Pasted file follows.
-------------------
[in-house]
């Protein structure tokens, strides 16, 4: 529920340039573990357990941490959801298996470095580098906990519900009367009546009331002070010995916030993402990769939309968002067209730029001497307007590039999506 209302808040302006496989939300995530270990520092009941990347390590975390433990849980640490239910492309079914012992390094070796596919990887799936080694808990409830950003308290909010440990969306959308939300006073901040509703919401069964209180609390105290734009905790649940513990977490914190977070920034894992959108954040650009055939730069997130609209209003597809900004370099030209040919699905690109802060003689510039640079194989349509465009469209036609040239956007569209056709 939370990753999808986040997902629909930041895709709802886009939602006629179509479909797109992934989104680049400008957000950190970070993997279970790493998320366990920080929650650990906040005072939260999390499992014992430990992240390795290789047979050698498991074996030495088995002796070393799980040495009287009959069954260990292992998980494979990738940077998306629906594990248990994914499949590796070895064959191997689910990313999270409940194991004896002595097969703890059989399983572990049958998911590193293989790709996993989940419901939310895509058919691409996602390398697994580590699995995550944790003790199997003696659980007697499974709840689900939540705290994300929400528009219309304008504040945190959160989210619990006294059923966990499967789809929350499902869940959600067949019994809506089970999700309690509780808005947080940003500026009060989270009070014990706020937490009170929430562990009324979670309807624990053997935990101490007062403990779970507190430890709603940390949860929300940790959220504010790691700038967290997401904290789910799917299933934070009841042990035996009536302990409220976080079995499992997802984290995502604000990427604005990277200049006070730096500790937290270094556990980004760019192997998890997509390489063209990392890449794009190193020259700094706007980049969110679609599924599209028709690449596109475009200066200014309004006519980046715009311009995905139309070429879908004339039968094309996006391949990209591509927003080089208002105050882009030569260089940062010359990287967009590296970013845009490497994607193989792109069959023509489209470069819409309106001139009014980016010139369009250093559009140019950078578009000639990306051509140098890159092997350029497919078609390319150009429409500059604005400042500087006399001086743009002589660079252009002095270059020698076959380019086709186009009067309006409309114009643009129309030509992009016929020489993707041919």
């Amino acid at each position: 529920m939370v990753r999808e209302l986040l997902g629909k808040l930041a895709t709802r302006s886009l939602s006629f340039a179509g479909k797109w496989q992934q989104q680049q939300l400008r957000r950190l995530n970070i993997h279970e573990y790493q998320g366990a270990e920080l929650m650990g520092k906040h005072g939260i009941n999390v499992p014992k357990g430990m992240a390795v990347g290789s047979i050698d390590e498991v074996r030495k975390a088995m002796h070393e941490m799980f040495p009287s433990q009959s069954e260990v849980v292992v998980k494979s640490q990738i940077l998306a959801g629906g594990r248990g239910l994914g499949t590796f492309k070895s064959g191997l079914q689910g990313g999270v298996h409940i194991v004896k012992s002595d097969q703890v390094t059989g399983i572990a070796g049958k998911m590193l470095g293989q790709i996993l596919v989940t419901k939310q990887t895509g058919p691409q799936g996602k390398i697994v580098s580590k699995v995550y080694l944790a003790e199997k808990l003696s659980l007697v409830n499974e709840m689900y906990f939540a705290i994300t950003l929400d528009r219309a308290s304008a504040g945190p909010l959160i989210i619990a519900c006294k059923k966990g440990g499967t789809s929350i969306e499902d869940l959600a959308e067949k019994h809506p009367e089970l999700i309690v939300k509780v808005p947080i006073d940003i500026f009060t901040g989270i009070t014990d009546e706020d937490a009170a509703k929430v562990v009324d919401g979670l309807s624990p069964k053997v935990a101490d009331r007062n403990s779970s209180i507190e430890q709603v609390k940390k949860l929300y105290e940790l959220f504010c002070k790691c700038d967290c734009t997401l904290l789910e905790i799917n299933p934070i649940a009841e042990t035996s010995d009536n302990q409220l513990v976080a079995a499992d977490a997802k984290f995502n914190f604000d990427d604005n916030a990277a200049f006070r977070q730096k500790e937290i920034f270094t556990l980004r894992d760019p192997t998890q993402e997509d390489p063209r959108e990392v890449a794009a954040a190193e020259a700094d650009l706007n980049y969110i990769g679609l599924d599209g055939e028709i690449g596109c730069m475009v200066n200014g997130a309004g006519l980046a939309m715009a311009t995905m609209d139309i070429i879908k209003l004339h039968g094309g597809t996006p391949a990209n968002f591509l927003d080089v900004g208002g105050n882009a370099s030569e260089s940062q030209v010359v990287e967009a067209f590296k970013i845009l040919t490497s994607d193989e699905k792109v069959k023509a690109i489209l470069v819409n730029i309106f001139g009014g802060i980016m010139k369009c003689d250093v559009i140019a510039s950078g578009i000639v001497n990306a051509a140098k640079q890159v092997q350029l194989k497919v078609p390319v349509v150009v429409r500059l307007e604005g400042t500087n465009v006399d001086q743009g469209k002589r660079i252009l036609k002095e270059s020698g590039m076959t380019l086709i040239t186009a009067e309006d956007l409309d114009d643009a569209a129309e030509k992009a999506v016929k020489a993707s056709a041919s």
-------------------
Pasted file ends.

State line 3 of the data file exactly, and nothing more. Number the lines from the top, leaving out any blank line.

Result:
């Amino acid at each position: 529920m939370v990753r999808e209302l986040l997902g629909k808040l930041a895709t709802r302006s886009l939602s006629f340039a179509g479909k797109w496989q992934q989104q680049q939300l400008r957000r950190l995530n970070i993997h279970e573990y790493q998320g366990a270990e920080l929650m650990g520092k906040h005072g939260i009941n999390v499992p014992k357990g430990m992240a390795v990347g290789s047979i050698d390590e498991v074996r030495k975390a088995m002796h070393e941490m799980f040495p009287s433990q009959s069954e260990v849980v292992v998980k494979s640490q990738i940077l998306a959801g629906g594990r248990g239910l994914g499949t590796f492309k070895s064959g191997l079914q689910g990313g999270v298996h409940i194991v004896k012992s002595d097969q703890v390094t059989g399983i572990a070796g049958k998911m590193l470095g293989q790709i996993l596919v989940t419901k939310q990887t895509g058919p691409q799936g996602k390398i697994v580098s580590k699995v995550y080694l944790a003790e199997k808990l003696s659980l007697v409830n499974e709840m689900y906990f939540a705290i994300t950003l929400d528009r219309a308290s304008a504040g945190p909010l959160i989210i619990a519900c006294k059923k966990g440990g499967t789809s929350i969306e499902d869940l959600a959308e067949k019994h809506p009367e089970l999700i309690v939300k509780v808005p947080i006073d940003i500026f009060t901040g989270i009070t014990d009546e706020d937490a009170a509703k929430v562990v009324d919401g979670l309807s624990p069964k053997v935990a101490d009331r007062n403990s779970s209180i507190e430890q709603v609390k940390k949860l929300y105290e940790l959220f504010c002070k790691c700038d967290c734009t997401l904290l789910e905790i799917n299933p934070i649940a009841e042990t035996s010995d009536n302990q409220l513990v976080a079995a499992d977490a997802k984290f995502n914190f604000d990427d604005n916030a990277a200049f006070r977070q730096k500790e937290i920034f270094t556990l980004r894992d760019p192997t998890q993402e997509d390489p063209r959108e990392v890449a794009a954040a190193e020259a700094d650009l706007n980049y969110i990769g679609l599924d599209g055939e028709i690449g596109c730069m475009v200066n200014g997130a309004g006519l980046a939309m715009a311009t995905m609209d139309i070429i879908k209003l004339h039968g094309g597809t996006p391949a990209n968002f591509l927003d080089v900004g208002g105050n882009a370099s030569e260089s940062q030209v010359v990287e967009a067209f590296k970013i845009l040919t490497s994607d193989e699905k792109v069959k023509a690109i489209l470069v819409n730029i309106f001139g009014g802060i980016m010139k369009c003689d250093v559009i140019a510039s950078g578009i000639v001497n990306a051509a140098k640079q890159v092997q350029l194989k497919v078609p390319v349509v150009v429409r500059l307007e604005g400042t500087n465009v006399d001086q743009g469209k002589r660079i252009l036609k002095e270059s020698g590039m076959t380019l086709i040239t186009a009067e309006d956007l409309d114009d643009a569209a129309e030509k992009a999506v016929k020489a993707s056709a041919s």